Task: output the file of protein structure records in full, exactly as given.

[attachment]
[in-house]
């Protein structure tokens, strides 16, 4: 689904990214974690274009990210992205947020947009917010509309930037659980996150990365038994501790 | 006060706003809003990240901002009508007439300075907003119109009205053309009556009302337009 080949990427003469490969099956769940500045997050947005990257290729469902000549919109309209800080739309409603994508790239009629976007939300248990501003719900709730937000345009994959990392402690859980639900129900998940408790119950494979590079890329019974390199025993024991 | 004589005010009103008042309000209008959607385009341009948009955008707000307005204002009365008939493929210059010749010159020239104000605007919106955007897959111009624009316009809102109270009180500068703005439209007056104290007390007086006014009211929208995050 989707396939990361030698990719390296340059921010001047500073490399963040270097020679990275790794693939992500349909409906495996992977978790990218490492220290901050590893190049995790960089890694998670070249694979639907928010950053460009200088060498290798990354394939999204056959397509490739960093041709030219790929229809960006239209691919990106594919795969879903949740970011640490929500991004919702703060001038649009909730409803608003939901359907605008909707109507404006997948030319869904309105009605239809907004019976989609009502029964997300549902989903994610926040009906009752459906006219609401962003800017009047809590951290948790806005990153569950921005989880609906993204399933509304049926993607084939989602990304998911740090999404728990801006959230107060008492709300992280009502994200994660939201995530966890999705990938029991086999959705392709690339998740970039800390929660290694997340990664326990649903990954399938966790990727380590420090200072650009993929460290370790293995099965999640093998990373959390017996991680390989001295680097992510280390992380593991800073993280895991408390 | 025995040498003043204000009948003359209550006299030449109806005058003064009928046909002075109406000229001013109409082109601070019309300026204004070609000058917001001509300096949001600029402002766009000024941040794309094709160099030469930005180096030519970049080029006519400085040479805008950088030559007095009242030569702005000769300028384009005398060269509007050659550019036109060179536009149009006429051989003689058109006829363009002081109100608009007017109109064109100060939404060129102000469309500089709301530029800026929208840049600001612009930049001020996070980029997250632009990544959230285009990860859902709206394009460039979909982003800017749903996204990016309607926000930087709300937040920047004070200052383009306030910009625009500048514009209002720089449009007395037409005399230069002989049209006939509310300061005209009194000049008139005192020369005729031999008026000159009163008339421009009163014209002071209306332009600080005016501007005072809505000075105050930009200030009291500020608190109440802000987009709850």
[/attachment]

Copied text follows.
[in-house]
């Protein structure tokens, strides 16, 4: 689904990214974690274009990210992205947020947009917010509309930037659980996150990365038994501790 | 006060706003809003990240901002009508007439300075907003119109009205053309009556009302337009 080949990427003469490969099956769940500045997050947005990257290729469902000549919109309209800080739309409603994508790239009629976007939300248990501003719900709730937000345009994959990392402690859980639900129900998940408790119950494979590079890329019974390199025993024991 | 004589005010009103008042309000209008959607385009341009948009955008707000307005204002009365008939493929210059010749010159020239104000605007919106955007897959111009624009316009809102109270009180500068703005439209007056104290007390007086006014009211929208995050 989707396939990361030698990719390296340059921010001047500073490399963040270097020679990275790794693939992500349909409906495996992977978790990218490492220290901050590893190049995790960089890694998670070249694979639907928010950053460009200088060498290798990354394939999204056959397509490739960093041709030219790929229809960006239209691919990106594919795969879903949740970011640490929500991004919702703060001038649009909730409803608003939901359907605008909707109507404006997948030319869904309105009605239809907004019976989609009502029964997300549902989903994610926040009906009752459906006219609401962003800017009047809590951290948790806005990153569950921005989880609906993204399933509304049926993607084939989602990304998911740090999404728990801006959230107060008492709300992280009502994200994660939201995530966890999705990938029991086999959705392709690339998740970039800390929660290694997340990664326990649903990954399938966790990727380590420090200072650009993929460290370790293995099965999640093998990373959390017996991680390989001295680097992510280390992380593991800073993280895991408390 | 025995040498003043204000009948003359209550006299030449109806005058003064009928046909002075109406000229001013109409082109601070019309300026204004070609000058917001001509300096949001600029402002766009000024941040794309094709160099030469930005180096030519970049080029006519400085040479805008950088030559007095009242030569702005000769300028384009005398060269509007050659550019036109060179536009149009006429051989003689058109006829363009002081109100608009007017109109064109100060939404060129102000469309500089709301530029800026929208840049600001612009930049001020996070980029997250632009990544959230285009990860859902709206394009460039979909982003800017749903996204990016309607926000930087709300937040920047004070200052383009306030910009625009500048514009209002720089449009007395037409005399230069002989049209006939509310300061005209009194000049008139005192020369005729031999008026000159009163008339421009009163014209002071209306332009600080005016501007005072809505000075105050930009200030009291500020608190109440802000987009709850």